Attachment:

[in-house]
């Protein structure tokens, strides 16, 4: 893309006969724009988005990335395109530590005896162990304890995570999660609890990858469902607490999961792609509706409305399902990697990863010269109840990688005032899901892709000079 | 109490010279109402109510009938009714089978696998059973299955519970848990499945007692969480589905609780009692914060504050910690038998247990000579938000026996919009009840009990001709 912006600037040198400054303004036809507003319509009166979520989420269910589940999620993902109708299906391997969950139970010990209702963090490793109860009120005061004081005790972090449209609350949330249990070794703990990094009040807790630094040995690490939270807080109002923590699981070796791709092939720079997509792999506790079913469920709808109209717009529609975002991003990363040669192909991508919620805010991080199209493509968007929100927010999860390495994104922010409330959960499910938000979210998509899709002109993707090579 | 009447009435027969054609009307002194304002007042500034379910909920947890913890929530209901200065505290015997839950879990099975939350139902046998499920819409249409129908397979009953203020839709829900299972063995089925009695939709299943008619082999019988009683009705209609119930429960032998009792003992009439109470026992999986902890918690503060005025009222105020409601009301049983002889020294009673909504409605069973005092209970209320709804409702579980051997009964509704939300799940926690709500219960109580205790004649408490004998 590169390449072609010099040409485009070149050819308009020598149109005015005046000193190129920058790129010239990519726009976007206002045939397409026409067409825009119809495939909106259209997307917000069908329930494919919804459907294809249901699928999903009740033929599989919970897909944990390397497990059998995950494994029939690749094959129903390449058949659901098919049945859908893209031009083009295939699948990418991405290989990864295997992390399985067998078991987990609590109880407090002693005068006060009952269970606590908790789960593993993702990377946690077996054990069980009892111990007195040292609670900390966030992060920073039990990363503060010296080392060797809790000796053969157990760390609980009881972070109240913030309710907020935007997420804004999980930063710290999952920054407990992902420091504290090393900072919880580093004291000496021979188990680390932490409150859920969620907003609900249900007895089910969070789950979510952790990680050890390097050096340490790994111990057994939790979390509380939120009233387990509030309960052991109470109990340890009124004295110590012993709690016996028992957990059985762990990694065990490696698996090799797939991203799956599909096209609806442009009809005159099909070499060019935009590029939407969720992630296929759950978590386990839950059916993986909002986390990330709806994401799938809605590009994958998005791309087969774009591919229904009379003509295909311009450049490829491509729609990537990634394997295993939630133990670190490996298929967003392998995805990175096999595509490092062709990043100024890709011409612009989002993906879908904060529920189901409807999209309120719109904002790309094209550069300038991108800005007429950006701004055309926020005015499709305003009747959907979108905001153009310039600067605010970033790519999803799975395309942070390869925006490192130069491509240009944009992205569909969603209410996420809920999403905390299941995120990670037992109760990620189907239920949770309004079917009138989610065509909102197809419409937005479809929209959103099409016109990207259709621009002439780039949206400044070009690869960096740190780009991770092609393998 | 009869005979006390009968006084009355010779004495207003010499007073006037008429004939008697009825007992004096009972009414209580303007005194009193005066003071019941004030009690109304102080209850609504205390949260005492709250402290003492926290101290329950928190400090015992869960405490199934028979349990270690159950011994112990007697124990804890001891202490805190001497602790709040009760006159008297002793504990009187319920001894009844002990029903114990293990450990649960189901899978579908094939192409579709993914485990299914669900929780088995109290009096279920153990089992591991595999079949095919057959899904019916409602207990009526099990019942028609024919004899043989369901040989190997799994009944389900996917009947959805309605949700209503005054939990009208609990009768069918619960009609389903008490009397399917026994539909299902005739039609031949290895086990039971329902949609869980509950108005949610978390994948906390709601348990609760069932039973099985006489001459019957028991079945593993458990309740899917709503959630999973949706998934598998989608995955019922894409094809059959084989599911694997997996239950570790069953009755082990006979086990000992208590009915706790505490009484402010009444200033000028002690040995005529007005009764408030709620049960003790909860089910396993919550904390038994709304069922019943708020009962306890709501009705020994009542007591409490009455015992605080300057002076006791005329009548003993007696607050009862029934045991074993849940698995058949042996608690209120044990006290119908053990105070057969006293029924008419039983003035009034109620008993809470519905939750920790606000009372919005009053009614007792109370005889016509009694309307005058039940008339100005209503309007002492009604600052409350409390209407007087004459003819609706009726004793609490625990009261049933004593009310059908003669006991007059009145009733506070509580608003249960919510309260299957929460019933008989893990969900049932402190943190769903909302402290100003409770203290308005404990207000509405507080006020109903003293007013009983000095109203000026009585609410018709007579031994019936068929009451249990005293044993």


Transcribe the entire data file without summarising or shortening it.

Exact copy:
[in-house]
């Protein structure tokens, strides 16, 4: 893309006969724009988005990335395109530590005896162990304890995570999660609890990858469902607490999961792609509706409305399902990697990863010269109840990688005032899901892709000079 | 109490010279109402109510009938009714089978696998059973299955519970848990499945007692969480589905609780009692914060504050910690038998247990000579938000026996919009009840009990001709 912006600037040198400054303004036809507003319509009166979520989420269910589940999620993902109708299906391997969950139970010990209702963090490793109860009120005061004081005790972090449209609350949330249990070794703990990094009040807790630094040995690490939270807080109002923590699981070796791709092939720079997509792999506790079913469920709808109209717009529609975002991003990363040669192909991508919620805010991080199209493509968007929100927010999860390495994104922010409330959960499910938000979210998509899709002109993707090579 | 009447009435027969054609009307002194304002007042500034379910909920947890913890929530209901200065505290015997839950879990099975939350139902046998499920819409249409129908397979009953203020839709829900299972063995089925009695939709299943008619082999019988009683009705209609119930429960032998009792003992009439109470026992999986902890918690503060005025009222105020409601009301049983002889020294009673909504409605069973005092209970209320709804409702579980051997009964509704939300799940926690709500219960109580205790004649408490004998 590169390449072609010099040409485009070149050819308009020598149109005015005046000193190129920058790129010239990519726009976007206002045939397409026409067409825009119809495939909106259209997307917000069908329930494919919804459907294809249901699928999903009740033929599989919970897909944990390397497990059998995950494994029939690749094959129903390449058949659901098919049945859908893209031009083009295939699948990418991405290989990864295997992390399985067998078991987990609590109880407090002693005068006060009952269970606590908790789960593993993702990377946690077996054990069980009892111990007195040292609670900390966030992060920073039990990363503060010296080392060797809790000796053969157990760390609980009881972070109240913030309710907020935007997420804004999980930063710290999952920054407990992902420091504290090393900072919880580093004291000496021979188990680390932490409150859920969620907003609900249900007895089910969070789950979510952790990680050890390097050096340490790994111990057994939790979390509380939120009233387990509030309960052991109470109990340890009124004295110590012993709690016996028992957990059985762990990694065990490696698996090799797939991203799956599909096209609806442009009809005159099909070499060019935009590029939407969720992630296929759950978590386990839950059916993986909002986390990330709806994401799938809605590009994958998005791309087969774009591919229904009379003509295909311009450049490829491509729609990537990634394997295993939630133990670190490996298929967003392998995805990175096999595509490092062709990043100024890709011409612009989002993906879908904060529920189901409807999209309120719109904002790309094209550069300038991108800005007429950006701004055309926020005015499709305003009747959907979108905001153009310039600067605010970033790519999803799975395309942070390869925006490192130069491509240009944009992205569909969603209410996420809920999403905390299941995120990670037992109760990620189907239920949770309004079917009138989610065509909102197809419409937005479809929209959103099409016109990207259709621009002439780039949206400044070009690869960096740190780009991770092609393998 | 009869005979006390009968006084009355010779004495207003010499007073006037008429004939008697009825007992004096009972009414209580303007005194009193005066003071019941004030009690109304102080209850609504205390949260005492709250402290003492926290101290329950928190400090015992869960405490199934028979349990270690159950011994112990007697124990804890001891202490805190001497602790709040009760006159008297002793504990009187319920001894009844002990029903114990293990450990649960189901899978579908094939192409579709993914485990299914669900929780088995109290009096279920153990089992591991595999079949095919057959899904019916409602207990009526099990019942028609024919004899043989369901040989190997799994009944389900996917009947959805309605949700209503005054939990009208609990009768069918619960009609389903008490009397399917026994539909299902005739039609031949290895086990039971329902949609869980509950108005949610978390994948906390709601348990609760069932039973099985006489001459019957028991079945593993458990309740899917709503959630999973949706998934598998989608995955019922894409094809059959084989599911694997997996239950570790069953009755082990006979086990000992208590009915706790505490009484402010009444200033000028002690040995005529007005009764408030709620049960003790909860089910396993919550904390038994709304069922019943708020009962306890709501009705020994009542007591409490009455015992605080300057002076006791005329009548003993007696607050009862029934045991074993849940698995058949042996608690209120044990006290119908053990105070057969006293029924008419039983003035009034109620008993809470519905939750920790606000009372919005009053009614007792109370005889016509009694309307005058039940008339100005209503309007002492009604600052409350409390209407007087004459003819609706009726004793609490625990009261049933004593009310059908003669006991007059009145009733506070509580608003249960919510309260299957929460019933008989893990969900049932402190943190769903909302402290100003409770203290308005404990207000509405507080006020109903003293007013009983000095109203000026009585609410018709007579031994019936068929009451249990005293044993």